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Trapalcochelys, new turtle from Cretaceous of Argentina, and other non-dino papers

From: Ben Creisler

A number of new and recent non-dino papers that may be interest:

Juliana Sterli, Marcelo S. de la Fuente & Ignacio A. Cerda (2013)
A new species of meiolaniform turtle and a revision of the Late
Cretaceous Meiolaniformes of South America.
Ameghiniana 50(2): 240-256

A new species of meiolaniform turtle, Trapalcochelys sulcata gen. nov.
sp. nov. is described, based on material from the late Campanian–early
Maastrichtian Allen Formation, Patagonia (Argentina). The postcranial
remains recovered are described macroscopically (e.g., external
morphology) and microscopically (e.g., histological sections of the
shell). Trapalcochelys sulcata gen. nov. sp. nov. shares with other
meiolaniforms the presence of sulci strongly curved anteriorly among
marginal scales, and dermal bones ornamented with small foramina. This
new species differs from the other Late Cretaceous meiolaniform from
Patagonia —Patagoniaemys gasparinae— in the general size and in the
shape of neural 1. The shell-bone histology is characterized by a
diploe structure, in which well developed internal and external
compact bone layers frame an area of cancellous bone. Compact bone is
mostly composed by interwoven structural fiber bundles. The abundance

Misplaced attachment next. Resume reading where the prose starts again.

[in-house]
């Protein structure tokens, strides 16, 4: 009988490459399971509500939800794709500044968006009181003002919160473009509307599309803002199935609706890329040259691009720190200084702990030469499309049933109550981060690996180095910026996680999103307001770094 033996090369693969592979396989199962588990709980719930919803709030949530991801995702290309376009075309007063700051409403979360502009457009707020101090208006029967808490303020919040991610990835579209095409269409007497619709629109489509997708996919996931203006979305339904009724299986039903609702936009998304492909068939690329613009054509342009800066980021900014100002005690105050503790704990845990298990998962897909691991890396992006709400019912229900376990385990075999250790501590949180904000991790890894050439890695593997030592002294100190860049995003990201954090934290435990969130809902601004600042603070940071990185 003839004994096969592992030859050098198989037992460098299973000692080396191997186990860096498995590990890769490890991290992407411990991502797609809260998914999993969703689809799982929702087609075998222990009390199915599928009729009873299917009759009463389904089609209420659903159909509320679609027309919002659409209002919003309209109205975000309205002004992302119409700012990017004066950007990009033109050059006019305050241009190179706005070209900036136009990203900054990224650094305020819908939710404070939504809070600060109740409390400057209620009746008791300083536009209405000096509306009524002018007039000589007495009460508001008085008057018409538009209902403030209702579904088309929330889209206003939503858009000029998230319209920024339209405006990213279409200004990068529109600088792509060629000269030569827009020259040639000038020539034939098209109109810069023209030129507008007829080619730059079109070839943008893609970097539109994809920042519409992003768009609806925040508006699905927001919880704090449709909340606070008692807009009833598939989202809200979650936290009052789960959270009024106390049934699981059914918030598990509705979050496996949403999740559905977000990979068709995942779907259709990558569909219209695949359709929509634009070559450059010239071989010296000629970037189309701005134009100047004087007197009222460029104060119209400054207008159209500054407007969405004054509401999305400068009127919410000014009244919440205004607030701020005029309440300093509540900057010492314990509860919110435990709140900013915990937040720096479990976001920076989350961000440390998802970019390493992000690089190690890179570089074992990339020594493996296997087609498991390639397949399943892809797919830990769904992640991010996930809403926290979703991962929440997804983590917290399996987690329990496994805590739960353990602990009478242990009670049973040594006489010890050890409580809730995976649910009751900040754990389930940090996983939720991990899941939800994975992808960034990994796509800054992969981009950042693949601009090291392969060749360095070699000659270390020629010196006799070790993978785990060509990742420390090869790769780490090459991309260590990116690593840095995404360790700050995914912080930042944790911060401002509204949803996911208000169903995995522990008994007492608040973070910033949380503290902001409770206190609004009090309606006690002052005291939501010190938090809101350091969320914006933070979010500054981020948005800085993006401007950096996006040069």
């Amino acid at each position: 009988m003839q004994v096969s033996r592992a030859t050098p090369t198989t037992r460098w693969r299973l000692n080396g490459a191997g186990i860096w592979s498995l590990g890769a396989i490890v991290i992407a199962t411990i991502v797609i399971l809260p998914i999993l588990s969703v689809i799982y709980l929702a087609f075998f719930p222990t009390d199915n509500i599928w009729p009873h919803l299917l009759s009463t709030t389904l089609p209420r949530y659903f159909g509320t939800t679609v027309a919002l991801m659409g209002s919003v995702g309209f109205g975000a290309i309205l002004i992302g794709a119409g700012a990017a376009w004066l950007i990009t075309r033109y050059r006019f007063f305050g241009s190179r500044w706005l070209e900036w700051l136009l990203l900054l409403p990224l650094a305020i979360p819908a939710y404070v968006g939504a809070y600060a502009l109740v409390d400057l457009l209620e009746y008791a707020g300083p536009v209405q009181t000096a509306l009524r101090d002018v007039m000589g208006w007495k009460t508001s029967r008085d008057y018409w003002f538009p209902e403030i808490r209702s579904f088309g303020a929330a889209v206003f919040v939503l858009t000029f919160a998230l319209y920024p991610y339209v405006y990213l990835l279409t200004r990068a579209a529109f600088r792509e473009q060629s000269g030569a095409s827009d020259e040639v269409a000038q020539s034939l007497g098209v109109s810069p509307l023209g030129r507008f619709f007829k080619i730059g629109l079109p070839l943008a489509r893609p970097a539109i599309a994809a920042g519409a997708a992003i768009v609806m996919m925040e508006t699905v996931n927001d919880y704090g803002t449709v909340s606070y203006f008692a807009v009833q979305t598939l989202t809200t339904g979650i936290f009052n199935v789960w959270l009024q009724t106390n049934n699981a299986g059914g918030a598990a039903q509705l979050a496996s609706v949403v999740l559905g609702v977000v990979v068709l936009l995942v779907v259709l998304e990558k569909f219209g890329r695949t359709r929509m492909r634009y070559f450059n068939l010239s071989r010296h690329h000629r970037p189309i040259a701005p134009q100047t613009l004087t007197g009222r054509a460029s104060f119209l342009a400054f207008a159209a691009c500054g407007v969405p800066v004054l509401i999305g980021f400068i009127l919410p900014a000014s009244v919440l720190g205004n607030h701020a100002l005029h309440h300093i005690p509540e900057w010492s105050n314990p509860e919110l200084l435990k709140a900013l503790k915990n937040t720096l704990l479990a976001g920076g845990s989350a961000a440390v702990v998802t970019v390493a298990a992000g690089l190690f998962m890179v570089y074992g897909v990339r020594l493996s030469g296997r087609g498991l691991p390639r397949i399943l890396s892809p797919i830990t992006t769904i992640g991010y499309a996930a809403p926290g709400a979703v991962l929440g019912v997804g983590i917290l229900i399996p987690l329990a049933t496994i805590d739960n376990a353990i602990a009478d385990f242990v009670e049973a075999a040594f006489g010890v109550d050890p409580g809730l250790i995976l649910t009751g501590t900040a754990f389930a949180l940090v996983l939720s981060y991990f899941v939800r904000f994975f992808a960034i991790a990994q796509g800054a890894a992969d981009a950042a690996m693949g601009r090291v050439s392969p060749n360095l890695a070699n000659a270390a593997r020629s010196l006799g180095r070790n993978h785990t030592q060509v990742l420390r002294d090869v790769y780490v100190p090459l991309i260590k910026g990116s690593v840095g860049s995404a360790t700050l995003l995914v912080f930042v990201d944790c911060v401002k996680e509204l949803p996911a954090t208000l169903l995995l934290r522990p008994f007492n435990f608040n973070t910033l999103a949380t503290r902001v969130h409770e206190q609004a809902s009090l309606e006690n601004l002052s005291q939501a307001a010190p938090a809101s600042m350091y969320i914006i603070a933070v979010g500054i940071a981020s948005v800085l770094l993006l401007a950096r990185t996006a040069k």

of structural fibers in the internal cortex and the presence of large
pipe-like vascular spaces in the cancellous bone are the most
distinctive histological features observed for T. sulcata. All
meiolaniform turtle remains of the Upper Cretaceous of South America
are exhaustively revised. The known South American record of Upper
Cretaceous meiolaniforms is restricted to Argentina and in this
revision six localities with outcrops bearing these fossils have been
identified. Meiolaniforms are confirmed as a component of the late
Campanian–early Maastrichtian South American Allenian tetrapod


M. Jimena Trotteyn & Ricardo N. Martínez (2013)
Primer registro de displasia coxofemoral en un rincosaurio del
Triásico superior. [First record of coxofemoral dysplasia in a late
Triassic rynchosaur.]
Ameghiniana 50(2):  217-226

Paleopathology deals with diseases that have left evidence in the
fossil record. This field includes the identification of the
pathology, and its consequences that on the animal that suffered it.
We present the first record of a coxofemoral dysplasia in an Upper
Triassic rhynchosaur, being also the first identification of this
pathology in the fossil record. The specimen is an incomplete
skeleton, partially articulated, of Hyperodapedon sanjuanensis (Sill),
from the Ischigualasto Formation (Carnian–Norian). Rhynchosaurs were
herbivores with a widespread geographical distribution, low species
diversity and a stratigraphic range restricted to Triassic outcrops.
The abnormalities described consist of atrophy of the sacrum and
pelvis, sclerosed structures in some dorsal vertebrae, and deformation
of the left femur. These features are presently characteristic of
acetabular dysplasia in dogs. Acetabular dysplasia is a multifactorial
disease appearing in the earliest stages of development and increasing
throughout life, triggering a secondary joint osteoarthritis in the
adult animal and leading to total disability of the affected limb. The
advanced stage of the disease affecting the studied specimen reveals a
pace known as “fourth grade claudication”, stage in which the affected